26 drivers stripped of CDLs amid investigation into state police bribery scandal, RMV says

BOSTON — The Massachusetts Registry of Motor Vehicles announced Thursday that more than two dozen drivers have been stripped of their commercial driver’s licenses amid a federal investigation into a bribery scandal involving state police troopers.

Earlier this week, Acting United States Attorney Joshua S. Levy announced a 74-count indictment accusing four Massachusetts State Police troopers of giving “guaranteed passing scores” to failed commercial driver’s license applicants in exchange for kickbacks.

Levy’s office has since identified 26 drivers connected to the scandal who didn’t properly pass their CDL exams and an RMV spokesperson confirmed that immediate action was taken against each individual.

“The 26 individuals identified are no longer permitted to operate a commercial motor vehicle and their licenses have been downgraded to a Class D passenger license. They are unable to obtain a commercial driver’s license in the future, without first confirming eligibility and taking and passing all required commercial permit and skills tests,” the spokesperson said in a statement. “The RMV is not aware of any motor vehicle crashes of the identified 26 individuals, after obtaining the commercial license at issue, involving a commercial motor vehicle.”

The RMV is continuing to work with Levy’s office to identify other possible CDL drivers connected to the investigation.

“We are reviewing CDL records to identify any additional CDL holders that did not properly pass a CDL test,” the spokesperson added. “The RMV will take appropriate action for additional individuals identified that should not be operating a commercial motor vehicle.”

Sergeant Gary Cederquist, 58, of Stoughton, and Trooper Joel Rogers, 54, of Bridgewater, were taken off the job and suspended without pay following duty status hearings on Wednesday.

A spokesman for the state police announced Thursday that Cederquist had been dishonorably discharged from the department.

In return for passing unqualified applicants, Levy said that Cederquist received personal benefits including a $10,000 driveway makeover, a $2,000 snowblower, a $750 granite post and mailbox, boxes of Polar Seltzer, and cases of high-end bottled water, among an array of other items.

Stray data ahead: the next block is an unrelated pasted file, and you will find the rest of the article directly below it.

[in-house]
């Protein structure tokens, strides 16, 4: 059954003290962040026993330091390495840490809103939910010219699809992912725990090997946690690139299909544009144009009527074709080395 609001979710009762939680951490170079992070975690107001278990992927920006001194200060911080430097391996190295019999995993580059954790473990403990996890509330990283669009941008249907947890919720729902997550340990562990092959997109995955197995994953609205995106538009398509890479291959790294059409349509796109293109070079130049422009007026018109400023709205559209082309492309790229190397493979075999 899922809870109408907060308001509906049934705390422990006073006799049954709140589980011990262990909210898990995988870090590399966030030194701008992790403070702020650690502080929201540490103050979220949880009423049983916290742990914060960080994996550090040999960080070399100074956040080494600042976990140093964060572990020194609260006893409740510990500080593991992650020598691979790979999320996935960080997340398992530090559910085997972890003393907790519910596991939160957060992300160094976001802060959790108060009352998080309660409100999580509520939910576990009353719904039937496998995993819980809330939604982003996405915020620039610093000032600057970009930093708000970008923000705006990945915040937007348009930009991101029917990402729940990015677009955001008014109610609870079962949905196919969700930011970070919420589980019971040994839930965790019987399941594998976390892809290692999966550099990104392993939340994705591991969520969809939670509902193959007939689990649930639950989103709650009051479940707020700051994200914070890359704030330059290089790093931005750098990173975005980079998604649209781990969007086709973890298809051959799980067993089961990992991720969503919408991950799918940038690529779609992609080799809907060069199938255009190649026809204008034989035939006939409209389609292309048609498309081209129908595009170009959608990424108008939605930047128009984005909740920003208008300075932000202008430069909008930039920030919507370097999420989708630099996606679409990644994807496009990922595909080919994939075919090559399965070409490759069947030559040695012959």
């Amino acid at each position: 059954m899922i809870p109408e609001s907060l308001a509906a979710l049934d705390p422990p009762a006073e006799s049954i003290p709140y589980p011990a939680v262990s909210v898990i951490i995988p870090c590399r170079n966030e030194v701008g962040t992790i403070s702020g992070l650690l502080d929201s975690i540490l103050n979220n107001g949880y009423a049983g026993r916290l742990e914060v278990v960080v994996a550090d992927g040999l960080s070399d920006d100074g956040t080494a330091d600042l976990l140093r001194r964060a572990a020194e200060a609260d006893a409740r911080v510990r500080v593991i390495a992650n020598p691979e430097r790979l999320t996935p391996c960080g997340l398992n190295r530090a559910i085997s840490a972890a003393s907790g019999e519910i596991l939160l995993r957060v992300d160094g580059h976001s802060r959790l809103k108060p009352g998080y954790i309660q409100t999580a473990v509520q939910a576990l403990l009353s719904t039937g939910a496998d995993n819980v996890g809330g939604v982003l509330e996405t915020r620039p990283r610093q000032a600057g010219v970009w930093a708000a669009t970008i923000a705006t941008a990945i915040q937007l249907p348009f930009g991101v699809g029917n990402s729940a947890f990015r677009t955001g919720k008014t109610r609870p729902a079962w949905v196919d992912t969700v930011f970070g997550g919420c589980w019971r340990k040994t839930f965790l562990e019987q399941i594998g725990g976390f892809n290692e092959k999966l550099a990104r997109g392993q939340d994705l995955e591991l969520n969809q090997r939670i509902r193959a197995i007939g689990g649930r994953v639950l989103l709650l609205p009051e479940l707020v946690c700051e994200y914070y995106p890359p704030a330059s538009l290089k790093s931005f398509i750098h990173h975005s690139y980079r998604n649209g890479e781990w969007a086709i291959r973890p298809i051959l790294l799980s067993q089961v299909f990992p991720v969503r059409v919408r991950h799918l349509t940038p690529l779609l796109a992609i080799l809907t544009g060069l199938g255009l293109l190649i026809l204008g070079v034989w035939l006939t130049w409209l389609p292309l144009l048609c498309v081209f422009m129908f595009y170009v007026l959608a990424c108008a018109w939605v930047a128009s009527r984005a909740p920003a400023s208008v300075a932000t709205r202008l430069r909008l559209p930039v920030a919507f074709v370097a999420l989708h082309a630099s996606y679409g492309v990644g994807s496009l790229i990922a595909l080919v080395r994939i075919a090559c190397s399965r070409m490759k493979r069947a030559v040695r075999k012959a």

Retired troopers Calvin Butner, 63, of Halifax, Perry Mendes, 63, of Wareham, as well as civilians Scott Camara, 42, of Rehoboth, and Eric Mathison, 47, of Boston, are also facing charges.

An indictment showed that the troopers jokingly talked about “golden handshakes” and “golden treatments” in text messages, referring to giving guaranteed passes to CDL applicants, regardless of how they scored on the test.

The troopers conspired to give preferential treatment to at least 17 CDL applicants by agreeing to give passing scores on their skills tests whether or not they passed, using the code word “golden” to identify these applicants who received special treatment, the indictment alleged, the indictment alleged. Additionally, it is alleged that Cederquist gave preferential treatment to four Class A CDL applicants who were MSP troopers by falsely reporting that each trooper took and passed a Class A skills test.

State police became aware of the federal investigation into members of the CDL Unit in late 2022 and that an internal investigation was launched immediately, according to the department spokesman.

In early 2023, state police implemented numerous reforms to the CDL Unit that have “significantly improved efficiency, effectiveness, and accountability,” including requiring the use of body-worn cameras for all CDL exams, according to the spokesman.

A determination for the troopers’ pensions will be made by the state retirement board and not the state police.

In a statement on Wednesday, Colonel John E. Mawn Jr. condemned the actions of the four current and former CDL Unit members.

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